It’s the ending of the way things have been and the transition into a new state. It’s exciting — but also jarring.
Navigating change and facing the unknown that comes with it as an individual is difficult. Add in the routines, opinions, and processes of an entire business and it’s no wonder “change management” has emerged as a valuable skill.
In nearly a decade at IMPACT, I have witnessed more organizational changes than I can count on one hand. Through it all, I, our leadership team, and my peers have learned valuable lessons about what it takes to evolve successfully.
Whether you’re facing new ownership, new competition, new technology, or a host of other changes at your business, in this article, I’ll share insights to help you and your team face them with confidence.
While how you manage change is important at all levels of a company, we'll be focusing on the responsibilities of a manager, executive, or team leader.
We’ll go through:
What change management is
Why successful change management matters
Four tips for successful change management
What is change management?
Change management is the process of preparing, supporting, and helping individuals and teams move through organizational change or the altering of key parts of a business’ strategy or operations.
This may involve changes to company culture, organizational or team structure, technology and processes, major initiatives, or goals.
Some changes are small and happen naturally over time, such as the elimination of a particular meeting or a tool, while others are larger in scope and scale, radically shifting the vision and direction of a business much faster.
The latter is where skillful change management is essential.
Successful change management can be make or break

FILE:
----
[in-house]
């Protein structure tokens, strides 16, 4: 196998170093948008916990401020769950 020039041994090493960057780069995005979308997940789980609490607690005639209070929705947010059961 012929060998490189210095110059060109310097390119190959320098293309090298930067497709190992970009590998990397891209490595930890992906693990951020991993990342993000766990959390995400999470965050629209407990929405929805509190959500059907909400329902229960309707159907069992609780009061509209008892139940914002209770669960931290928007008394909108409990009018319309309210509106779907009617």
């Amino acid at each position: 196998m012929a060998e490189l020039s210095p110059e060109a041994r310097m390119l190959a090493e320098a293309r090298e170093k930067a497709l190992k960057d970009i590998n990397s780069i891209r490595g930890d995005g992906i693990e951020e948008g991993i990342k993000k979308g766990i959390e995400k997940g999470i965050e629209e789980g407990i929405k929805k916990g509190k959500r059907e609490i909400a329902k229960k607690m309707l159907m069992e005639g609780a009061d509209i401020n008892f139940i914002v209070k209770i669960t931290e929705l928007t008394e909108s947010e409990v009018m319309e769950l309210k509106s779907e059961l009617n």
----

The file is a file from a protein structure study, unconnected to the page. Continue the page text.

Organizational change can spawn a lot of growth, progress, and overall, goodness, but it doesn't usually come without its initial pains.
Big changes can lower productivity and efficiency and morale. It can shake your routine and even your culture.
Arguably all of these, however, come back to your people.
In 2017, a study from the American Psychological Association (APA) found that transformational changes (think restructuring or new leadership) can lead to employees feeling overly stressed, having less trust in their employers, and having a greater desire to find new jobs.
And frankly, who can blame them? Change is scary, especially in something as foundational as your place of work.
If you can’t feel confident in your performance or comfortable about the future outlook of your employer, it’s natural to seek out a new situation where those concerns will be soothed. However, for a business trying to make big changes, losing team members, no matter how understandable, is a huge wrench in their plans.
Now, it’s natural for there to be some turnover during major organizational shifts. Some people just may no longer be a fit for the culture, work environment, or vision for the future.
Fortunately, your organization can lower the risk of losing good team members simply because the transition wasn’t managed well.
Tips for successful change management
“Managing change means managing the conversation between the people leading the change effort and those who are expected to implement the new strategies, managing the organizational context in which change can occur, and managing the emotional connections that are essential for any transformation.” - Jeanie Daniel Duck, Harvard Business Review, 1993
In other words, change management is about maneuvering the way the change is discussed, how it’s done, and how people feel about it. Below, we’ll dive into some tips to help you accomplish this.
1. Emphasize the why
During times of change, there's bound to be resistance from your team. People may not agree with the changes, understand why they are needed, or be fearful of the effects they will have.
That’s why emphasizing the why of any decision is so important as a manager.
Buy-in is the lynchpin in organizational change.
It’s what ensures everyone is bought in and working toward the success of the plan, not against it. Understanding why something is happening is the first step to getting buy-in.